Chinese-American woman guilty of Motorola trade secret theft
A Chinese-American woman, working as software engineer, has been found guilty by a US court of stealing trade secrets of Motorola.world Updated: Feb 10, 2012 01:46 IST
A Chinese-American woman, working as software engineer, has been found guilty by a US court of stealing trade secrets of Motorola.
Hanjuan Jin, a naturalised US citizen born in China, "criminally betrayed Motorola by stealing its trade secrets," US District Judge Ruben Castillo ruled.
Jin, 41, was found guilty of three counts of theft of trade secrets.
However, in a 77-page opinion, Castillo found her not guilty of three counts of economic espionage for the benefit of the People's Republic of China and its military.
She faces a maximum penalty of 10 years in prison on each count of stealing trade secrets.
Jin was arrested in February 2007 when she was trying to flee the country from the Chicago airport.
At that time she had more than 1,000 paper and electronic Motorola proprietary documents in possession when she was stopped by US customs officials.
"The verdict establishes that Jin stole valuable trade secrets from an American company, and we will do everything we can to guard our economic and national security from the theft of American trade secrets," said Patrick Fitzgerald, US Attorney for the Northern District of Illinois.
According to the evidence at trial, Jin began working for Motorola in 1998, and she took a medical leave of absence in February 2006.
Between June and November 2006, while still on sick leave, Jin pursued employment in China with Sun Kaisens, a Chinese telecommunications company that developed products for the Chinese military.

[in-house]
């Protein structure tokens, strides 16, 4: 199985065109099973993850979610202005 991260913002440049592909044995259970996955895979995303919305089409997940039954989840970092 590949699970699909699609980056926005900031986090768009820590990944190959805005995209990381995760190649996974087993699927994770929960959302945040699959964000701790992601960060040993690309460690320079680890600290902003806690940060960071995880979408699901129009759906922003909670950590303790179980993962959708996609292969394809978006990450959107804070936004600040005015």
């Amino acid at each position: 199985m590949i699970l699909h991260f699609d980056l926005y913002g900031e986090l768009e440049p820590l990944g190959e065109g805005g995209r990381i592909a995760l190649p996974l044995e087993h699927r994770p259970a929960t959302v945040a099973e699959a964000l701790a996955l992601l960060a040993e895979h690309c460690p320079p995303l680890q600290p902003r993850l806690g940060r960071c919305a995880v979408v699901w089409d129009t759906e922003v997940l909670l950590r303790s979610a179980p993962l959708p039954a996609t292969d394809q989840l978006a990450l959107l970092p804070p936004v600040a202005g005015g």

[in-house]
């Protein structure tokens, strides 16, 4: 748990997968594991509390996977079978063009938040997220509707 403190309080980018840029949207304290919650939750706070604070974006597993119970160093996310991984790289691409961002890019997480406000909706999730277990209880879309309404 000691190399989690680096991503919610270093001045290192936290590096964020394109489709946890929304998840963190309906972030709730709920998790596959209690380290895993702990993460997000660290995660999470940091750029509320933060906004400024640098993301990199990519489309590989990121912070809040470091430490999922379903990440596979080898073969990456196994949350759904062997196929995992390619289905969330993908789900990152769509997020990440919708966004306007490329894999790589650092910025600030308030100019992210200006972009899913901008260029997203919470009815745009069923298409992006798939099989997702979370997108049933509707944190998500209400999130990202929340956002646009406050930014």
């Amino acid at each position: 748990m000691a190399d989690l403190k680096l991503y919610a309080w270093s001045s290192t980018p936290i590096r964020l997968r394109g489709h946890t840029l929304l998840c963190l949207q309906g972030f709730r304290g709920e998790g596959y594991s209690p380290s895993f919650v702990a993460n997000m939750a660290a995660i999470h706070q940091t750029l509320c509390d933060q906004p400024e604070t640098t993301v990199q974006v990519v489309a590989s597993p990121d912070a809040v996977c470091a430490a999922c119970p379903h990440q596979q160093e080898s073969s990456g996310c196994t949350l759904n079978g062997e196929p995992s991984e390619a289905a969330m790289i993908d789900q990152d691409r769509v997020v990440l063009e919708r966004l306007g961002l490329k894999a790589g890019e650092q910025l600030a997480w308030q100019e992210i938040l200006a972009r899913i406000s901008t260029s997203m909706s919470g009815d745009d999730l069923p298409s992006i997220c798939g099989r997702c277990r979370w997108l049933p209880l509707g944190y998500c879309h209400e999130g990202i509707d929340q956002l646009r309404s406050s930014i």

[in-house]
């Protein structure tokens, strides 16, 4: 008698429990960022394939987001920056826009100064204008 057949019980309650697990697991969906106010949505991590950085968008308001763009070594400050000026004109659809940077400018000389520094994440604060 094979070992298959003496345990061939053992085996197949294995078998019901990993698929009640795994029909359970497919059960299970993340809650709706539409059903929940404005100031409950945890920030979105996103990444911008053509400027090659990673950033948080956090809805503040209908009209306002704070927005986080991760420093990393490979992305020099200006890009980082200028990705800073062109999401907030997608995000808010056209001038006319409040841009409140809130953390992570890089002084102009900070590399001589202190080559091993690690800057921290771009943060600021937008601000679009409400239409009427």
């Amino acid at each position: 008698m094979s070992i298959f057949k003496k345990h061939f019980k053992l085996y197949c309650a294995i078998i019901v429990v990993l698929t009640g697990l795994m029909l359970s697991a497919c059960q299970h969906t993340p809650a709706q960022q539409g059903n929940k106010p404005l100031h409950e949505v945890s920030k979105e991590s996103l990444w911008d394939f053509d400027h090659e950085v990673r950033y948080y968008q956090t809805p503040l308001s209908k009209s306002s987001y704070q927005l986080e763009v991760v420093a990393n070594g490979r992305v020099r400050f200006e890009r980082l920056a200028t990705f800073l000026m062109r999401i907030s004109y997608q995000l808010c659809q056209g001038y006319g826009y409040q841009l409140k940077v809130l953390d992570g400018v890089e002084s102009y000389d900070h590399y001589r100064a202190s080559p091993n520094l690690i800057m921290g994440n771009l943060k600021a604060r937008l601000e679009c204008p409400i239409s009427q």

Between November 2006 and February 2007, Jin returned to China and did work for Sun Kaisens on projects for the Chinese military.
During this same period of time, Jin was given classified Chinese military documents by a Sun Kaisens employee to review in order to better assist with the Chinese military projects.
After receiving these documents, Jin agreed to review the documents and provide assistance.
Jin returned to the US from China in February 22 and then she reserved a one-way ticket to China for a flight scheduled to depart on February 28, 2007.
The following day, on February 23, 2007, Jin advised Motorola that she was ready to end her medical leave and return to work at Motorola, without advising that she planned to return to China to work for Sun Kaisens.
On February 26, 2007, Jin returned to Motorola, purportedly to resume full-time work, and was given no assignments by her supervisor.
That day she accessed more than 200 technical documents belonging to Motorola on its secure internal computer network.
During the day on February 27, 2007, Jin sent an email to her manager in which she appeared to volunteer for a layoff at Motorola.
Same night she returned to Motorola's offices and downloaded numerous additional technical documents.
As she attempted to depart on February 28, 2007, from the Chicago airport, authorities seized numerous materials, some of which were marked confidential and proprietary belonging to Motorola.
Some of the documents provided a detailed description of how Motorola provides a specific communication feature that Motorola incorporates into its telecommunications products sold throughout the world.
At the same time, authorities recovered multiple classified Chinese military documents written in the Chinese language that described certain telecommunication projects for the Chinese military.
Many of these documents were marked "secret" by the Chinese military.
Authorities also recovered approximately $30,000 that was in six different envelopes, each containing $5,000, all in hundred dollar bills, the Department of Justice said.